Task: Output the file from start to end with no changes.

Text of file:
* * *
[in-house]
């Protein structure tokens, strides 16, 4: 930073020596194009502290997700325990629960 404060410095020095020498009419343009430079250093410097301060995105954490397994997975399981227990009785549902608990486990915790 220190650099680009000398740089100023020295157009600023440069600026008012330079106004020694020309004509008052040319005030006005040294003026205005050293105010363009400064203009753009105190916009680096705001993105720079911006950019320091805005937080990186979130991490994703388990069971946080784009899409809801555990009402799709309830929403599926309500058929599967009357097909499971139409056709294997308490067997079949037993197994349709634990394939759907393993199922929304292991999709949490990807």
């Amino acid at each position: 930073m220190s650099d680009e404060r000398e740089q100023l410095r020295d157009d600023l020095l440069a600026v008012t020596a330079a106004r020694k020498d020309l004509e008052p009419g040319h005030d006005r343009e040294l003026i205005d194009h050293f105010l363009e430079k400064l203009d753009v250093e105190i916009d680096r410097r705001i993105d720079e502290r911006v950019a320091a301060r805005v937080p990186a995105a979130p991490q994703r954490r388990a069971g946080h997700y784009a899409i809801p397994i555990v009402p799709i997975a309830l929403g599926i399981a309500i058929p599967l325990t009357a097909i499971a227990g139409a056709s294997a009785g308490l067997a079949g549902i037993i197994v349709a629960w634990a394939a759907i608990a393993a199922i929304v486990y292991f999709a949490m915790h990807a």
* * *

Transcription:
[in-house]
């Protein structure tokens, strides 16, 4: 930073020596194009502290997700325990629960 404060410095020095020498009419343009430079250093410097301060995105954490397994997975399981227990009785549902608990486990915790 220190650099680009000398740089100023020295157009600023440069600026008012330079106004020694020309004509008052040319005030006005040294003026205005050293105010363009400064203009753009105190916009680096705001993105720079911006950019320091805005937080990186979130991490994703388990069971946080784009899409809801555990009402799709309830929403599926309500058929599967009357097909499971139409056709294997308490067997079949037993197994349709634990394939759907393993199922929304292991999709949490990807």
């Amino acid at each position: 930073m220190s650099d680009e404060r000398e740089q100023l410095r020295d157009d600023l020095l440069a600026v008012t020596a330079a106004r020694k020498d020309l004509e008052p009419g040319h005030d006005r343009e040294l003026i205005d194009h050293f105010l363009e430079k400064l203009d753009v250093e105190i916009d680096r410097r705001i993105d720079e502290r911006v950019a320091a301060r805005v937080p990186a995105a979130p991490q994703r954490r388990a069971g946080h997700y784009a899409i809801p397994i555990v009402p799709i997975a309830l929403g599926i399981a309500i058929p599967l325990t009357a097909i499971a227990g139409a056709s294997a009785g308490l067997a079949g549902i037993i197994v349709a629960w634990a394939a759907i608990a393993a199922i929304v486990y292991f999709a949490m915790h990807a």